Given an ignorant, irrational, and misinformed body of citizens, political power, political philosophers and social epistemologists have argued, should be formally allocated only to knowledgeable citizens. Advocates and critics should pay more attention to the issue of stability within epistocratic societies. By shifting the analytical focus from political legitimacy to stability, it is possible to realise that in their current forms, epistocrats fail to explain how liberal societies can be stable enough to ensure the conditions for epistocratic arrangements to function well. In response to this challenge, some, drawing upon existing attempts to advocate a Confucian reorientation of legislative and executive powers, could argue that a shared system of ideas and values — the meritocratic worldview — can solve coordination problems and contain threats to the stability of an epistocratic society. This solution raises questions about the exportability of systems of values and ideas across borders, and, more broadly, on the intellectual operation of engaging with distant others. Building on these considerations, Prof Fumagalli identifies three modes of engaging with distant others: anything-goes relativism, assimilation, and self-questioning.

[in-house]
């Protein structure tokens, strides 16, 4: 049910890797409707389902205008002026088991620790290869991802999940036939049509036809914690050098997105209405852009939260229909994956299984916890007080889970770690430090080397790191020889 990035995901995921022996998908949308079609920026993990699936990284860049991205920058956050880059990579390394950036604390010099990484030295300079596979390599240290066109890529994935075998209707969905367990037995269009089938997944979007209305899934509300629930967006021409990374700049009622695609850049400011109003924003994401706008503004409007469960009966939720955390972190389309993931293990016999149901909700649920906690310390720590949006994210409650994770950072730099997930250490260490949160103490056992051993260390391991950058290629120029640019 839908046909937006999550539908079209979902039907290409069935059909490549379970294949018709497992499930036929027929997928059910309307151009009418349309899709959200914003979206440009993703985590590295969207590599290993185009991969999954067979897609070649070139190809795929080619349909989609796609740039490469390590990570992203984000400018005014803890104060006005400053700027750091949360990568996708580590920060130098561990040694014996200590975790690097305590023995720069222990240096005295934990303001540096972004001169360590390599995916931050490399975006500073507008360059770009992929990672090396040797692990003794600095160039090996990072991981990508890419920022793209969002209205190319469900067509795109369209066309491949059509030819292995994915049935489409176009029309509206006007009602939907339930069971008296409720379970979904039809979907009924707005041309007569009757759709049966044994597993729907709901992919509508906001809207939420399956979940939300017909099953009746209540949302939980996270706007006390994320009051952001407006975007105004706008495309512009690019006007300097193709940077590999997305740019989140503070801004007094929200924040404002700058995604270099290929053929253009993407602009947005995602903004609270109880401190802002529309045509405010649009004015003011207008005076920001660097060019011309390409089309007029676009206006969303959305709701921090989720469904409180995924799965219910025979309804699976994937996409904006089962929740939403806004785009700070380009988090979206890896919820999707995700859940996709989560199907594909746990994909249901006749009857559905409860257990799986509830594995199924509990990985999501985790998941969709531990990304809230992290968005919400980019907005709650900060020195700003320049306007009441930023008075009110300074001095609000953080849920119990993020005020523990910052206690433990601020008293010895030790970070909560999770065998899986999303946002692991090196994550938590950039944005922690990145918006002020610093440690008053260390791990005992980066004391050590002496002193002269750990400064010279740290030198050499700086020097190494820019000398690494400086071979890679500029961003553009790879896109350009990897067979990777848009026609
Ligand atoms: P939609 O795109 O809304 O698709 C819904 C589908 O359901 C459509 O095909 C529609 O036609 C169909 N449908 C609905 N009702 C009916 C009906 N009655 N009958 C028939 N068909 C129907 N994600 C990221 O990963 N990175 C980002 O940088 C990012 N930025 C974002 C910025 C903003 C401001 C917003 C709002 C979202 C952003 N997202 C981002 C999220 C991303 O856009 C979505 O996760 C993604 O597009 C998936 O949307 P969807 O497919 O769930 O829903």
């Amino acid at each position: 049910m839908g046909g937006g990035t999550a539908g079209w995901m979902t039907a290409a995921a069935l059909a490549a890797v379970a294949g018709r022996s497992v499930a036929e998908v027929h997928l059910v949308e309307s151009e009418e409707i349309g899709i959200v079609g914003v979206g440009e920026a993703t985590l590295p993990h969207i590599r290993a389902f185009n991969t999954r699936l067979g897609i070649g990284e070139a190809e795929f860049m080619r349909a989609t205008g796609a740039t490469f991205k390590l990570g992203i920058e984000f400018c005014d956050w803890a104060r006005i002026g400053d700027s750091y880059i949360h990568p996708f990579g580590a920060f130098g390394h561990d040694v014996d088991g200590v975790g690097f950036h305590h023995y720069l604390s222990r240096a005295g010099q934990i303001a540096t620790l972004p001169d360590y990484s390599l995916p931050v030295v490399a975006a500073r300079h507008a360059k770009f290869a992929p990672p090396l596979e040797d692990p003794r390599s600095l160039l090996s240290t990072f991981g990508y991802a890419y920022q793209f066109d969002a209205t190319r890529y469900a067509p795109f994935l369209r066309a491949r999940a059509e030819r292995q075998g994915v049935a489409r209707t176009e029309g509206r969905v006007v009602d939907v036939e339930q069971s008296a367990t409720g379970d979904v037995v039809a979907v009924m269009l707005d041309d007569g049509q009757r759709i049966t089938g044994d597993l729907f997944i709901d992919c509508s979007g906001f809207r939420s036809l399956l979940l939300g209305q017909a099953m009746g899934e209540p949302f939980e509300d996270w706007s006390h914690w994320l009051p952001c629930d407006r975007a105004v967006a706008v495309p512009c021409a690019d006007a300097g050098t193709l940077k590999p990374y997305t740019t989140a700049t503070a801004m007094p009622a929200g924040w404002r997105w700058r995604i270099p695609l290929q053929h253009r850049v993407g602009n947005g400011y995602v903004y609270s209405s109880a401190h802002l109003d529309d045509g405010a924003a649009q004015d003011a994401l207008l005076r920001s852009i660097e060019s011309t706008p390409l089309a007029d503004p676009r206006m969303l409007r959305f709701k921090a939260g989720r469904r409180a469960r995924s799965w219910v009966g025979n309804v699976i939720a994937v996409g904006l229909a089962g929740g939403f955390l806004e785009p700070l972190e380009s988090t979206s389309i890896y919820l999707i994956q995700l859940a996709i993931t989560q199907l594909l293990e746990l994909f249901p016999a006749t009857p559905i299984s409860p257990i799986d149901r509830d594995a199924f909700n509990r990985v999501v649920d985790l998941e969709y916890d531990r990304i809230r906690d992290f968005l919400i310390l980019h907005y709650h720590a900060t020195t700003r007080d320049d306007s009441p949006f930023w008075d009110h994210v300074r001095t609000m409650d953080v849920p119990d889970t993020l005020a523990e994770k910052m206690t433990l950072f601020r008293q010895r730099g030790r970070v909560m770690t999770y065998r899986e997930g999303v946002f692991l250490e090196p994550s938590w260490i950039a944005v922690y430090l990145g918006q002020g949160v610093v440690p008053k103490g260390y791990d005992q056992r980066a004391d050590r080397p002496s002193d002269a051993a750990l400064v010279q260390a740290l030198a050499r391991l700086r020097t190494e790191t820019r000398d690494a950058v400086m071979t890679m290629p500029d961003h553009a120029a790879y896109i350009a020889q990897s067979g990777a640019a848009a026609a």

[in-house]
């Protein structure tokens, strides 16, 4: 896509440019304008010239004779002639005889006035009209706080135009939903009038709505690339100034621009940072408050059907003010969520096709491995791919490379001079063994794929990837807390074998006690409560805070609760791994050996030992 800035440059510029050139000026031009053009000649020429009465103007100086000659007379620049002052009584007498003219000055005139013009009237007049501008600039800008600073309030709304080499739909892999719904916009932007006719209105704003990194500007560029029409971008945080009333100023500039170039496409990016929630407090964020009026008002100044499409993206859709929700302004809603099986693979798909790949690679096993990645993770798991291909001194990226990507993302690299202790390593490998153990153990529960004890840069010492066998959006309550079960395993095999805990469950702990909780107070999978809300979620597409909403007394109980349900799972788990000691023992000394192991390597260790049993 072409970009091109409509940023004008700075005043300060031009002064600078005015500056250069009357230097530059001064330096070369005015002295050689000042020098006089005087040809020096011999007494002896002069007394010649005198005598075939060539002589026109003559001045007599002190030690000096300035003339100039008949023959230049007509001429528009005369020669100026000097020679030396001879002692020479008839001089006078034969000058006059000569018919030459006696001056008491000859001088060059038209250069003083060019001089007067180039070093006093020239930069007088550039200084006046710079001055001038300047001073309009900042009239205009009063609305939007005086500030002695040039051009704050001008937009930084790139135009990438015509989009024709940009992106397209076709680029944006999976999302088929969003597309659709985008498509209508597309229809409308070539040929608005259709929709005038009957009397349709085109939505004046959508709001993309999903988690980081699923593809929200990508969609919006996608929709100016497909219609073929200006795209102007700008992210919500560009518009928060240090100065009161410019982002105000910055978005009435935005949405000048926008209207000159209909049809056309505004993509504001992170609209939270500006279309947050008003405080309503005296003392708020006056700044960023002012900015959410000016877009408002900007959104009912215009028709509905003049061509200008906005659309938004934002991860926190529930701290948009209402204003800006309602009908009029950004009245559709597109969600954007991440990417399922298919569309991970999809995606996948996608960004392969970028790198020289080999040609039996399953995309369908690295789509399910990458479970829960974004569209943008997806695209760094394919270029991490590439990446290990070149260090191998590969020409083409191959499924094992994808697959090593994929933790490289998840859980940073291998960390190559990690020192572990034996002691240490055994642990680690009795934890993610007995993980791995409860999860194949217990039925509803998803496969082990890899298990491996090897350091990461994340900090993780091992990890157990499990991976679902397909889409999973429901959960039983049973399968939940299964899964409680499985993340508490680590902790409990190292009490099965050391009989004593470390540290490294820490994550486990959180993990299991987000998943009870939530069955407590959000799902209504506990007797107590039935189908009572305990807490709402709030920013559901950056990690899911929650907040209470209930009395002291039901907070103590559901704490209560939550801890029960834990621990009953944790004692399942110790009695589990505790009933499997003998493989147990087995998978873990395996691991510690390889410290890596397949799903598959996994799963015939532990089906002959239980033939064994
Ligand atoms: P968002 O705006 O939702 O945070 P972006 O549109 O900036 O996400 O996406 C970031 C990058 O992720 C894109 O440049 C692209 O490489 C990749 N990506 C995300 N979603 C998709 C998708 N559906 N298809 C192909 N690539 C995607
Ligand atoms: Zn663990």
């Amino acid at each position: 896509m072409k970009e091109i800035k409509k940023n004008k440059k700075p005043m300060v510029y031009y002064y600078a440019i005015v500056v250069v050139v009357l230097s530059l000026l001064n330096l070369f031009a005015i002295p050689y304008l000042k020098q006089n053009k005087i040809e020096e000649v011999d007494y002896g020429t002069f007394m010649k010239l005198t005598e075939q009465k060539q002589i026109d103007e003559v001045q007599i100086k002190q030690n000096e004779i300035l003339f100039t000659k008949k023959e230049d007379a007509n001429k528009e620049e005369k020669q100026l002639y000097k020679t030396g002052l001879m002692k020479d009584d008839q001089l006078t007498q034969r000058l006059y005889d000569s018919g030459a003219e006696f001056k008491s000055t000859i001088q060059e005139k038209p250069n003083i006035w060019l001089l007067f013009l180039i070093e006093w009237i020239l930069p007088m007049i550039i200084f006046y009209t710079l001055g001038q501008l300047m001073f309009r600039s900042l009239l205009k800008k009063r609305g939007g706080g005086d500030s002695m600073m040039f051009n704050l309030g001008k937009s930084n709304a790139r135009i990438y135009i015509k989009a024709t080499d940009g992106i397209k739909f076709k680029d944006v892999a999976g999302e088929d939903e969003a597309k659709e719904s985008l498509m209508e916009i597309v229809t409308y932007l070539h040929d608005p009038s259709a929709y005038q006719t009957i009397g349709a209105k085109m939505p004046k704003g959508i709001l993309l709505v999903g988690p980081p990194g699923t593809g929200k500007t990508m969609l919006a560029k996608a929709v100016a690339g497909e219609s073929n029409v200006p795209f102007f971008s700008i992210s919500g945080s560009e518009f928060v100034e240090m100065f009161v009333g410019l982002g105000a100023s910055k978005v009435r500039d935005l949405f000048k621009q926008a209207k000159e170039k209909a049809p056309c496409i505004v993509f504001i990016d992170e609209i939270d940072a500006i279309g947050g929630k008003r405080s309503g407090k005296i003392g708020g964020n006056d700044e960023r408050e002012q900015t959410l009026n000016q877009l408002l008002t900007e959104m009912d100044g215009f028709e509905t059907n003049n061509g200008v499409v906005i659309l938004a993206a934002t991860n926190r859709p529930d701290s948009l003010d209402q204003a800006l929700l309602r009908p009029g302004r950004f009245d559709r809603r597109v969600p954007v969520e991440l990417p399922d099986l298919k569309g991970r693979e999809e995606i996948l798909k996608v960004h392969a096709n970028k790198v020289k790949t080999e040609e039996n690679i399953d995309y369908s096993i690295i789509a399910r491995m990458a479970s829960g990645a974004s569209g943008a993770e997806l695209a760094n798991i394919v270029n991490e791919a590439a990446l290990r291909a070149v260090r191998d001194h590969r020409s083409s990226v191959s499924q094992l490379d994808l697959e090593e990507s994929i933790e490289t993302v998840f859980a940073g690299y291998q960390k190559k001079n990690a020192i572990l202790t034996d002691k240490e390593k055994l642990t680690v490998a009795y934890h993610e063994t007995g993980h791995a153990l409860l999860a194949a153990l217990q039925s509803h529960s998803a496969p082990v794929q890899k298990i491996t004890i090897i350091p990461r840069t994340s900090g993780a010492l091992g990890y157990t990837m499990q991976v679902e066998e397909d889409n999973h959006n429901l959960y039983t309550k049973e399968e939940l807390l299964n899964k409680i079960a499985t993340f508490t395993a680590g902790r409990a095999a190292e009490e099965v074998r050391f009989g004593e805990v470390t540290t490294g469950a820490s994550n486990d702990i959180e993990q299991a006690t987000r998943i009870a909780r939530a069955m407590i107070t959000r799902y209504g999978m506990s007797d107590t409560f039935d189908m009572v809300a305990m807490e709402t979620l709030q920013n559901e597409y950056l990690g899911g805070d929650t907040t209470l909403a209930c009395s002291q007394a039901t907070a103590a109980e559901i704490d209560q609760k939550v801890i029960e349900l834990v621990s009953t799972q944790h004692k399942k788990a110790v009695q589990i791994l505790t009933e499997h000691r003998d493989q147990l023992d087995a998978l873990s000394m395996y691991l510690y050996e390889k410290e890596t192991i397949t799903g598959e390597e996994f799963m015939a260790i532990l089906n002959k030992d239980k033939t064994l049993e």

Corrado Fumagalli is an Assistant Professor in Political Philosophy at the University of Genova (Italy) and a Research Associate at the African Centre for Epistemology and Philosophy of Science (University of Johannesburg).